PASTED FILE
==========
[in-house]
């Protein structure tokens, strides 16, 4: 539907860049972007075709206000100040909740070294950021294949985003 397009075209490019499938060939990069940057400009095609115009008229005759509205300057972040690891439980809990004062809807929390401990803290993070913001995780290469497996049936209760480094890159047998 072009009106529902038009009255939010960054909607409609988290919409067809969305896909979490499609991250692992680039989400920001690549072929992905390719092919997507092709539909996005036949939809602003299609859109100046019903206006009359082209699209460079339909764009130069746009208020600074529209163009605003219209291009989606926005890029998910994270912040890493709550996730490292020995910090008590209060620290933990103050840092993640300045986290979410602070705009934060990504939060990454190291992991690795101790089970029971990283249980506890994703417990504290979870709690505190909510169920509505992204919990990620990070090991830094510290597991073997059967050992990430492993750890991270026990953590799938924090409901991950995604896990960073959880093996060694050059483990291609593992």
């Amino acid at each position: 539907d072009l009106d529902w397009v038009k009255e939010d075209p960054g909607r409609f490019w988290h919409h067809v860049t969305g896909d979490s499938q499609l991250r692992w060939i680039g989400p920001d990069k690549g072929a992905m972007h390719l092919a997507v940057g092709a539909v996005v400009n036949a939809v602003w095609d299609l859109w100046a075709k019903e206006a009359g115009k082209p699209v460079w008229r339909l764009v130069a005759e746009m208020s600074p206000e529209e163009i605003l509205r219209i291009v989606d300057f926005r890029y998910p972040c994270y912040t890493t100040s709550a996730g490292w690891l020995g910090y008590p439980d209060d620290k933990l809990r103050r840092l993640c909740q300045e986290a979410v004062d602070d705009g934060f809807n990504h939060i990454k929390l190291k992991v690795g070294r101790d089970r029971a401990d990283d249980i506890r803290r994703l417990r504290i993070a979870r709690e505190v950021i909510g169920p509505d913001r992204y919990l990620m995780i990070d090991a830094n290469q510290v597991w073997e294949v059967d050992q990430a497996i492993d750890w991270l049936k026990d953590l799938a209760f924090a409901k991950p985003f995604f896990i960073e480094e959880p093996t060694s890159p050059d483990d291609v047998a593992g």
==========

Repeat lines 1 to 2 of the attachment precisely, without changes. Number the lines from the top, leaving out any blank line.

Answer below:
[in-house]
């Protein structure tokens, strides 16, 4: 539907860049972007075709206000100040909740070294950021294949985003 397009075209490019499938060939990069940057400009095609115009008229005759509205300057972040690891439980809990004062809807929390401990803290993070913001995780290469497996049936209760480094890159047998 072009009106529902038009009255939010960054909607409609988290919409067809969305896909979490499609991250692992680039989400920001690549072929992905390719092919997507092709539909996005036949939809602003299609859109100046019903206006009359082209699209460079339909764009130069746009208020600074529209163009605003219209291009989606926005890029998910994270912040890493709550996730490292020995910090008590209060620290933990103050840092993640300045986290979410602070705009934060990504939060990454190291992991690795101790089970029971990283249980506890994703417990504290979870709690505190909510169920509505992204919990990620990070090991830094510290597991073997059967050992990430492993750890991270026990953590799938924090409901991950995604896990960073959880093996060694050059483990291609593992």